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Tuesday, September 2, 2014

Manufacturing a Star in Obama’s State of the Union Address

President Barack Obama addresses Congress and the American people during his State of the Union address, which gave included discussion of key manufacturing topics. Source: The White House

President Barack Obama addresses Congress and the American people during his State of the Union address, which gave included discussion of key manufacturing topics. Source: The White House

In his State of the Union address to Congress and the American people last night, President Barack Obama touched on several aspects of the American economy that concern manufacturers: tax reform, education, energy sustainability, and infrastructure repair.

After noting that legislators must come together to commit to tax and entitlement reform to help American business and manufacturers, the president focused on manufacturing:

“Our first priority is making America a magnet for new jobs and manufacturing. After shedding jobs for more than 10 years, our manufacturers have added about 500,000 jobs over the past three. Caterpillar is bringing jobs back from Japan. Ford is bringing jobs back from Mexico. And this year, Apple will start making Macs in America again.

“There are things we can do, right now, to accelerate this trend. Last year, we created our first manufacturing innovation institute in Youngstown, Ohio. A once-shuttered warehouse is now a state-of-the art lab where new workers are mastering the 3-D printing that has the potential to revolutionize the way we make almost everything. There’s no reason this can’t happen in other towns.”

The president went on to call for more of these manufacturing innovation hubs.

“So tonight, I’m announcing the launch of three more of these manufacturing hubs, where businesses will partner with the Department of Defense and Energy to turn regions left behind by globalization into global centers of high-tech jobs. And I ask this Congress to help create a network of 15 of these hubs and guarantee that the next revolution in manufacturing is made right here in America. We can get that done.”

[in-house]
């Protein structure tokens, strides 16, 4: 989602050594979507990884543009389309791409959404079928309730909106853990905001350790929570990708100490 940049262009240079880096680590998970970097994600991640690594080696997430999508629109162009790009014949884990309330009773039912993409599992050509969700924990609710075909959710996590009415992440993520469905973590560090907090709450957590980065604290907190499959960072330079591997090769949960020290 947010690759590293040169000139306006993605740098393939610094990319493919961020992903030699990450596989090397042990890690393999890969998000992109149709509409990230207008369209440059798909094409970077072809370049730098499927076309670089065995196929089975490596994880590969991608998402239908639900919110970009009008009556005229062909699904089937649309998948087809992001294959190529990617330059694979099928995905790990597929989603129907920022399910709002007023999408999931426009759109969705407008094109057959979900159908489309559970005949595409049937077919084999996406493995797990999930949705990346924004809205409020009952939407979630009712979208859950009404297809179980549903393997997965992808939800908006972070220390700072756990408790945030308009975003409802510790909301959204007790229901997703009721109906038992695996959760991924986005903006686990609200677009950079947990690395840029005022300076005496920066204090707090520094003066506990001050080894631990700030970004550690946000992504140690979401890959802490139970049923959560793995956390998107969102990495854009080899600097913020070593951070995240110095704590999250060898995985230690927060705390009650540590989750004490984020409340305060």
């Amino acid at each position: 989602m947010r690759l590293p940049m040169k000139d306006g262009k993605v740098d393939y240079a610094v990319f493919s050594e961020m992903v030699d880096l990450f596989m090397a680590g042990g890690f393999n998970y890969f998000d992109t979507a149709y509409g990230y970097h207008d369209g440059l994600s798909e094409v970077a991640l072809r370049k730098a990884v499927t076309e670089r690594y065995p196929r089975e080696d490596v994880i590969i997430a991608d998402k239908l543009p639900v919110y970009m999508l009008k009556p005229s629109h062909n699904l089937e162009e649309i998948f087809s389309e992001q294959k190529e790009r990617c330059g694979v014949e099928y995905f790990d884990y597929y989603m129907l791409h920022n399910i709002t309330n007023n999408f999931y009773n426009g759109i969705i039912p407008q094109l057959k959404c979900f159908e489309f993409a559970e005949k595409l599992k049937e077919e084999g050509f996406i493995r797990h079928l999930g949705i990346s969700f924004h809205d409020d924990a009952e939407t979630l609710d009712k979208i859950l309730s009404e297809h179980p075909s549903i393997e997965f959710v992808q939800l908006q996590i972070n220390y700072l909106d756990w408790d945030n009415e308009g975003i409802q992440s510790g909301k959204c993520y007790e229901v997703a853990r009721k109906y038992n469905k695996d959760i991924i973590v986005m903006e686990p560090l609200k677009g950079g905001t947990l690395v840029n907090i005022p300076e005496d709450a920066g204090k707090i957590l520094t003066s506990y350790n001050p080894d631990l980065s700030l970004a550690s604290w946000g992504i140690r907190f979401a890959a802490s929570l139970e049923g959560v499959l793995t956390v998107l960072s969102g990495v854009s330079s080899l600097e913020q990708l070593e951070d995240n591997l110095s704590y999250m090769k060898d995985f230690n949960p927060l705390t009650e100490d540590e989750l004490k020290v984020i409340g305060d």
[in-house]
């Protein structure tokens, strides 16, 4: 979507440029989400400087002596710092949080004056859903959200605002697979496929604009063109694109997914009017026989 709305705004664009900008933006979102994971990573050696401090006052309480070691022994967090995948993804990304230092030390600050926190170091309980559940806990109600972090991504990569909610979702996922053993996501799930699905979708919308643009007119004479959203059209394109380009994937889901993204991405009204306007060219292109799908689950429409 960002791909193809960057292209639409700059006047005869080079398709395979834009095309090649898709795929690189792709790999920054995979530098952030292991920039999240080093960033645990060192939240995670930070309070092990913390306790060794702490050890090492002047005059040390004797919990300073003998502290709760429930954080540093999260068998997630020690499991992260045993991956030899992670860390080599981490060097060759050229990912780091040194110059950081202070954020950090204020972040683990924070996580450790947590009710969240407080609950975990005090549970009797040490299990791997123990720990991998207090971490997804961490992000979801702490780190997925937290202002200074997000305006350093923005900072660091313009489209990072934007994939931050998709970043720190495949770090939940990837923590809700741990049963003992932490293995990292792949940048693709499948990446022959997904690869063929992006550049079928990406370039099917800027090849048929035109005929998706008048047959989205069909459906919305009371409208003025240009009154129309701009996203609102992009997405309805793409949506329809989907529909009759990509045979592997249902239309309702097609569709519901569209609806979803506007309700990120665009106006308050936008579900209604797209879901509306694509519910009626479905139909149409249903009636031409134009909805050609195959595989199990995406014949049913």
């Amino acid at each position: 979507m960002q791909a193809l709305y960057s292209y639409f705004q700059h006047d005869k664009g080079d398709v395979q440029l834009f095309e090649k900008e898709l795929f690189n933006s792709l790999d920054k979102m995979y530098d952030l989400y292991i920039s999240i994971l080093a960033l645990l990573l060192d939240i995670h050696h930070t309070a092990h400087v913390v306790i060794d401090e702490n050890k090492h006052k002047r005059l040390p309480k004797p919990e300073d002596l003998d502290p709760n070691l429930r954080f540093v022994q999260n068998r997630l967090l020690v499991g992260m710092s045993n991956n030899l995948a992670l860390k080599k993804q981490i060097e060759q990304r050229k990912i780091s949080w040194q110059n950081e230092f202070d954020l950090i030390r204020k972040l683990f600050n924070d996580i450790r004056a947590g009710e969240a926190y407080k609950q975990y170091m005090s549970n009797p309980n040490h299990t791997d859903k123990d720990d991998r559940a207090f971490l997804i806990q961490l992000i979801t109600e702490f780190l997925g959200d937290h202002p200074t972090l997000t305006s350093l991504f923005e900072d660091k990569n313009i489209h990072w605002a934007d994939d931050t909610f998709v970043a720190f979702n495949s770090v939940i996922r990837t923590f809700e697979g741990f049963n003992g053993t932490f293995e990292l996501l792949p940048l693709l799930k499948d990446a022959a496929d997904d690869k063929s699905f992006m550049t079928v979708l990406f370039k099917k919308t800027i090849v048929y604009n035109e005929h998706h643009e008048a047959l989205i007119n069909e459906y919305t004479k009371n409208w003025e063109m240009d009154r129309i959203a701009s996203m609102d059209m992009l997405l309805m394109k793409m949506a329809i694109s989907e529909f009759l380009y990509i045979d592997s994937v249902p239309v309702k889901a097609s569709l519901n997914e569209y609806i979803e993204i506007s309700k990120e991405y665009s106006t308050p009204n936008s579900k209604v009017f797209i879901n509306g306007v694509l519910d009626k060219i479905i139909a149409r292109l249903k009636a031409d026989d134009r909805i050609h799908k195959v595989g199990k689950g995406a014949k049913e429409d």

The White House released a more detailed version of “The President’s Plan to Make America a Magnet for Jobs by Investing in Manufacturing,” which you can find here.

Industry response to Obama’s speech was generally positive.

The demographic most excited by the president’s remarks may have been 3-D printing enthuisasts, designers, and workers. Twitter was full of people impressed by the mention:

In a video response to the State of the Union address, the president of the Alliance for American Manufacturing, Scott Paul, said:

“We look forward to working with the president on his ideas for a network of innovation institutes for manufacturing and training more workers for manufacturing careers. But we’ll continue to remind the president of the need for bolder policies and stopping China’s cheating on its trade obligations.”

Additionally, news fact-checking website Politifact confirmed the numbers Obama stated about manufacturing jobs in the United States as “true.”

However, the president’s comments did not mollify those worrying over sequestration and layoffs by government contractors. As Council Director and Associate General Counsel Rae Ann S. Johnson of the Manufacturers Alliance for Productivity and Innovation (MAPI) wrote, “In the President’s State of the Union, he referenced several “manufactured crises” such as the fiscal cliff and sequestration.  Despite averting the cliff earlier in the year, it appears increasingly likely that on March 1 drastic across-the-board federal spending will be halted or significantly plummet.”

Brian Lane


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